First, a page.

The Carol Coles and Eulah McGrath are expected to cruise at 10 knots, running at 1,600 r.p.m. to 1,800 r.p.m. All six Shafmaster lobster boats have Caterpillar 3408 diesels that turn 60″ x 40″ props. The first couple of lobster boats had Caterpillar reduction gears, but after Caterpillar stopped building them, the Shafmaster boats were given Twin Disc 516 gears.

Going for Efficiency

Using standardized equipment for all its boats helps maximize the efficiency of Shafmaster’s fleet operation. “You don’t have to stock parts for a number of different types of engines, and you only have to train people to work on one kind of engine and one kind of generator,” says Geoffrey Lord, Shafmaster’s manager.

Equipment standardization and specialized technical knowledge needed to maintain the machinery pays for itself when a Shafmaster boat unloads on Monday and has to sail again Thursday. During the layover, the maintenance crew can tear down and rebuild a main engine. Shafmaster rebuilds all its engines, although on major engine jobs a Caterpillar representative often works with Shafmaster mechanics.

With the luxury of trained technicians waiting at the dock, the Shafmaster boats don’t carry engineers as crew-just four fishermen. Lord says the home office can be in contact with the boats at any time and in any weather conditions because each vessel is equipped with a satellite communications system. “I know what each boat needs when it gets back, what they are carrying, and where they are. And we can communicate quite covertly,” he says.

Most of the modifications made to the Carol Coles and Eulah McGrath, compared to earlier Shafmaster vessels, occurred in the engine room. Lobster tank pumps had been mounted on the starboard side and the Caterpillar 3304 generators were fastened down on the port side. Beginning with the Carol Coles, this arrangement was reversed. The pumps have been moved to port, bringing them closer to the entrance and, thus, more accessible and easier to maintain. The generators don’t require as much maintenance, and by moving them to the engine room’s starboard side, they are now farther away from the air intakes and the moist air that was constantly being blown on them in wet, heavy weather.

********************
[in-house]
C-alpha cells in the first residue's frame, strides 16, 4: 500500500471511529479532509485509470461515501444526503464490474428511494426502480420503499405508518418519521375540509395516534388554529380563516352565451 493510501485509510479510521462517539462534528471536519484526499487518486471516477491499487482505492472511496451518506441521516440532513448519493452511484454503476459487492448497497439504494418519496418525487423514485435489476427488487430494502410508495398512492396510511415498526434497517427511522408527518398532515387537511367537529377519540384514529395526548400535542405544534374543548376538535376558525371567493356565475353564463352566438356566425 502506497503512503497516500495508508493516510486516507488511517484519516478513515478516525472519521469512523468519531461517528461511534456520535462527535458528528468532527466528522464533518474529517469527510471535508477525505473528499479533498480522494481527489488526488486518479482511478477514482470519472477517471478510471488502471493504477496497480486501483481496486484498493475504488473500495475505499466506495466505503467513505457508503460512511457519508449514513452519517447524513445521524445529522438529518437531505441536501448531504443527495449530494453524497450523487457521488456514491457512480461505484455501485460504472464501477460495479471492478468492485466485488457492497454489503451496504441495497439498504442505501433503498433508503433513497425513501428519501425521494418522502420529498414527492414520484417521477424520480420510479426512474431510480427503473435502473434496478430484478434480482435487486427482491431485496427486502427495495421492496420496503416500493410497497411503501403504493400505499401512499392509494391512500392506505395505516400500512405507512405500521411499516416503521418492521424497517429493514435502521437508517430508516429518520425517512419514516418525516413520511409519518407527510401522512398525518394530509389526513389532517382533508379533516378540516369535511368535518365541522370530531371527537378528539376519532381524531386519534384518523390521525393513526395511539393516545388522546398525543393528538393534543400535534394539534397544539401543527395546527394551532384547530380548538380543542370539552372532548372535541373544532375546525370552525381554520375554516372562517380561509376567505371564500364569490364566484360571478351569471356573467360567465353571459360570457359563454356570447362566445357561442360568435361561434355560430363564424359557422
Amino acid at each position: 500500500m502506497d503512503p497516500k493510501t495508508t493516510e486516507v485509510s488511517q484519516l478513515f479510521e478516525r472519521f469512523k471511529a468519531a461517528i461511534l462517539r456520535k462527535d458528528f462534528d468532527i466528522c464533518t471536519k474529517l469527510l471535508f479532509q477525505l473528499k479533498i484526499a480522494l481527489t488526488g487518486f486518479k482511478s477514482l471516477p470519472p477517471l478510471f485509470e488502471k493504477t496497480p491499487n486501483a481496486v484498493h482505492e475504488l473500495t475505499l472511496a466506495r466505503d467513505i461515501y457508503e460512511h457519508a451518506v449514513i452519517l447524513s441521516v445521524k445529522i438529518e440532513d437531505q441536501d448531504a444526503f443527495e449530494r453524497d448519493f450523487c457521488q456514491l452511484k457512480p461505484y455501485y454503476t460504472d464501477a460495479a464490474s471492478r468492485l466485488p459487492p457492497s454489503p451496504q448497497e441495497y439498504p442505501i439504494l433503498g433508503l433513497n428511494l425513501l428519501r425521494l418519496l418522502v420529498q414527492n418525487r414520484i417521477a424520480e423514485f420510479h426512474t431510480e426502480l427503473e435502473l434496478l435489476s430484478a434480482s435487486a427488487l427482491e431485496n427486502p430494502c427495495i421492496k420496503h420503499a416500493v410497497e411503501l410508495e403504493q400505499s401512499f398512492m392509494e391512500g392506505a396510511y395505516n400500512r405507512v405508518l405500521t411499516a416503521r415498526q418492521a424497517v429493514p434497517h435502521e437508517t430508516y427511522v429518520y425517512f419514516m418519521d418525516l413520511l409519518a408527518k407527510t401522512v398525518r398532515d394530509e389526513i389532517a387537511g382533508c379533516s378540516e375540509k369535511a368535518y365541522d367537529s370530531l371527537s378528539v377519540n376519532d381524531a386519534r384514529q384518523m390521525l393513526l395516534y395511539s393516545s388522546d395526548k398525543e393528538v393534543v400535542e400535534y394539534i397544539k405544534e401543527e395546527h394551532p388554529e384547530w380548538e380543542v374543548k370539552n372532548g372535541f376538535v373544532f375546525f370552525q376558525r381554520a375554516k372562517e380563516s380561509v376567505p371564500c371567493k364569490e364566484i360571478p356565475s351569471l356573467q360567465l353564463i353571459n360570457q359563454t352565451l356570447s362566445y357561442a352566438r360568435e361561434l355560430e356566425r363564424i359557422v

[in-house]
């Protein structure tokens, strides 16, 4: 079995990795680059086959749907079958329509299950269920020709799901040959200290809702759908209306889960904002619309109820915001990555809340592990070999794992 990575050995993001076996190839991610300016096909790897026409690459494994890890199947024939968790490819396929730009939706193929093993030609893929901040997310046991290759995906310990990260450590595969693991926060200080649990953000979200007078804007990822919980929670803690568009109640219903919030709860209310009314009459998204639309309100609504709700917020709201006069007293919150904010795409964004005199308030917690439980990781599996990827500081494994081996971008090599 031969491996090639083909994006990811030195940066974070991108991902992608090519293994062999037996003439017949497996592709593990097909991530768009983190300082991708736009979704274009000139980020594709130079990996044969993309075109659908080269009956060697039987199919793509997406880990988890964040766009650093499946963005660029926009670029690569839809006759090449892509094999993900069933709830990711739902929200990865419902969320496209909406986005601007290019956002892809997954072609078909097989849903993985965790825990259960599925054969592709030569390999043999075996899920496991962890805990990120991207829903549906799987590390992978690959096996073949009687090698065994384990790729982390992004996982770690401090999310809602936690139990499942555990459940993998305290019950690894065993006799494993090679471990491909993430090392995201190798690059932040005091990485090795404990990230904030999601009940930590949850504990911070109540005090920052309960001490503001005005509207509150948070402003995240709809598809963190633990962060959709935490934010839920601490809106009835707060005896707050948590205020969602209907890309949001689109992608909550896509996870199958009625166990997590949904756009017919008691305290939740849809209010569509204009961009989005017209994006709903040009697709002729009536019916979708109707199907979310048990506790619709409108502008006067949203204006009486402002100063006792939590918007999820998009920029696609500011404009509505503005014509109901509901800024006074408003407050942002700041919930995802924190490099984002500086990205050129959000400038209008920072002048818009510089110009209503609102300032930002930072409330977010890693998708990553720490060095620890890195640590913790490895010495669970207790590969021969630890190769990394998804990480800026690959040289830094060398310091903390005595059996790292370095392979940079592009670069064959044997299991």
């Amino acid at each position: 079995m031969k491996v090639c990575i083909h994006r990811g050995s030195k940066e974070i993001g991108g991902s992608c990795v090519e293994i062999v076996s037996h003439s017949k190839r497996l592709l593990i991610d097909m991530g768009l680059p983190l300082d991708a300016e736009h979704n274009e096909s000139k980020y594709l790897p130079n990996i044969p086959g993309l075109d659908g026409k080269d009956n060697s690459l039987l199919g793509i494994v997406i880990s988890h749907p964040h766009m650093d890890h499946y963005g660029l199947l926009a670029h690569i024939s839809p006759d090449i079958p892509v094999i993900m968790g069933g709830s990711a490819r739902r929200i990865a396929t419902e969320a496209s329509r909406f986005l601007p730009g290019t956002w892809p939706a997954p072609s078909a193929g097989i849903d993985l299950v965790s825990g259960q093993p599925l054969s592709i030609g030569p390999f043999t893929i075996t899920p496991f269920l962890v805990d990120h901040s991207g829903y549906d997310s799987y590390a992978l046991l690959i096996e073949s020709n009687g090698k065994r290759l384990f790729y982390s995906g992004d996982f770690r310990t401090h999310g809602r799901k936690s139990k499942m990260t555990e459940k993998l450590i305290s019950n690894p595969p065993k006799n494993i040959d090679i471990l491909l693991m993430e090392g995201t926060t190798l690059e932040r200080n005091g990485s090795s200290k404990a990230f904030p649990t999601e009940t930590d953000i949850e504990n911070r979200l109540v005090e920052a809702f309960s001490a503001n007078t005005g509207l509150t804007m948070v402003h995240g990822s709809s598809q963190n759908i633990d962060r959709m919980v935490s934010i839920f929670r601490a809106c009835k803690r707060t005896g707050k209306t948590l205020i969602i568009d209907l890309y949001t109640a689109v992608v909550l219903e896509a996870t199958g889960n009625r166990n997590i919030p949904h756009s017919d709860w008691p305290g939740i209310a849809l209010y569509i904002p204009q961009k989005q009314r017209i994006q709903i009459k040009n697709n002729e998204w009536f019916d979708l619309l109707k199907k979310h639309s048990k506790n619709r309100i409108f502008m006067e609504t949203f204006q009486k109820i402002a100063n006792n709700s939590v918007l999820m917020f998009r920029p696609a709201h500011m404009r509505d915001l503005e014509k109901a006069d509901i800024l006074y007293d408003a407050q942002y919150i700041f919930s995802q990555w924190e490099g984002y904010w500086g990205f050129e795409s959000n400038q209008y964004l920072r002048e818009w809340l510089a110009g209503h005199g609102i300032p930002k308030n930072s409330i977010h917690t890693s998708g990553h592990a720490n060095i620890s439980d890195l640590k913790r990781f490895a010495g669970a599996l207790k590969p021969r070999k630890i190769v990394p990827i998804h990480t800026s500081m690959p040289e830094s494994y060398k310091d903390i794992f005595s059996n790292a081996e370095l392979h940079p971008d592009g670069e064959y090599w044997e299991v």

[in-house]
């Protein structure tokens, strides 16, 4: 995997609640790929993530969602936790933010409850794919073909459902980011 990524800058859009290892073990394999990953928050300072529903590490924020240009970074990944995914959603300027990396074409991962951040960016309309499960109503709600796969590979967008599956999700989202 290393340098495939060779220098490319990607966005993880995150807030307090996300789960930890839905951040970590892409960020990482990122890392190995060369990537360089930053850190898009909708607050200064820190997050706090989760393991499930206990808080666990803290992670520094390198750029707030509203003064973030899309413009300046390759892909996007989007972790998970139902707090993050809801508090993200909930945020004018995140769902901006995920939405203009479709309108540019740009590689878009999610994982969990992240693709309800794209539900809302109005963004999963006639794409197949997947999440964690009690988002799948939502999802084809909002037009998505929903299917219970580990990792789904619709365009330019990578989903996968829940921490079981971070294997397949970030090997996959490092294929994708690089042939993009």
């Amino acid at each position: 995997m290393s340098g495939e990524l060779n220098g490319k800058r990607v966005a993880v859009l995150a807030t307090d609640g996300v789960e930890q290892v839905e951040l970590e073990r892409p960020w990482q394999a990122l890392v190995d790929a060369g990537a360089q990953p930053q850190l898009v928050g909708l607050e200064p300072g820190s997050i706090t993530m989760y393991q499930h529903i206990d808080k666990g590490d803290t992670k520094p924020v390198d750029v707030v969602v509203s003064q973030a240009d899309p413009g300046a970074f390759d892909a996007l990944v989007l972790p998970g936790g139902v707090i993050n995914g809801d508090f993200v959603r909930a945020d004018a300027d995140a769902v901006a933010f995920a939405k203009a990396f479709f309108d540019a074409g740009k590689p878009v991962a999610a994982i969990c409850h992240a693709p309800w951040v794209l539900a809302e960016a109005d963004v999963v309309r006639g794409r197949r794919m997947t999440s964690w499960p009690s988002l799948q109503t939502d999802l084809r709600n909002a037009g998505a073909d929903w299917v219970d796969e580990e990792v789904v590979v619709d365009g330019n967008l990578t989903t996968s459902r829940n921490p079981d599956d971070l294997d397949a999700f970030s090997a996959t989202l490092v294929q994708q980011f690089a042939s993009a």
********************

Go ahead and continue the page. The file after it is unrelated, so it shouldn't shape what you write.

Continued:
Piping for the water pumps has been changed from schedule 80 steel with 3/8″-thick walls to fiberglass pipe. The problem with the steel pipes was that they were being worn down by the water flow: “600 g.p.m. going through the pipes, week after week,” says Lord. Every four years the pipe had to be replaced. The wear was especially bad in the area of the 90 [degrees] elbows, which, says Washburn, couldn’t be taken out. Once the steel started to break down and pit, the effect “just snowballed,” says the designer.

Galvanized steel was considered briefly, but it would have only provided an additional six months of usefulness, says Washburn, citing studies done by the U.S. Navy. Fiberglass pipe, even though it’s not thicker, is more resistant to corrosion caused by water moving through it. “Water velocity won’t affect it,” says Washburn. The life of the pipe is indeterminate.”

Another improvement called for widening each of the three lobster tanks from 4′ to 6′. The extra 2′ provides an additional 40% to 50% carrying capacity.

Within the tanks, Shafmaster also wanted fiberglass grating substituted for steel diamond or bar-grates as filtering screens. Fiberglass grating is now used as well in place of steel for steps leading into the pilothouse. “The fiberglass is easier to clean than the steel, and you get better traction with it,” says Washburn.

These changes fall into the tinkering category. They aren’t necessary to operating the boats, but they save money and reduce maintenance time. Shafmaster has made a number of these changes over the years–things like adding a wave break, moving the radar higher on the mast, modifying the engine room’s air intake system and adding fuel tanks to the lazarette. They are the kind of modifications that are made when you want to turn a good concept into something even better. However, as opposed to other fleets made up of vessels of various sizes, it seems obvious that Shafmaster won’t change the basic Washburn & Doughty design.

“When we had the first 82-footer built, most of the offshore lobster boats were 60′ to 65′, with a few around 75′,” says Lord. “Other fishermen had a hard time imagining why anybody needed a boat as large as 82′. But as it turns out today you can’t just go to one place a get a trip. Moving gear is the name of the game.”

As for the nearly identical vessels in the fleet, Lord says fishing year-round and steaming to grounds 24 hours away requires a design that fishermen and owners can depend on. “You don’t want to screw with success.”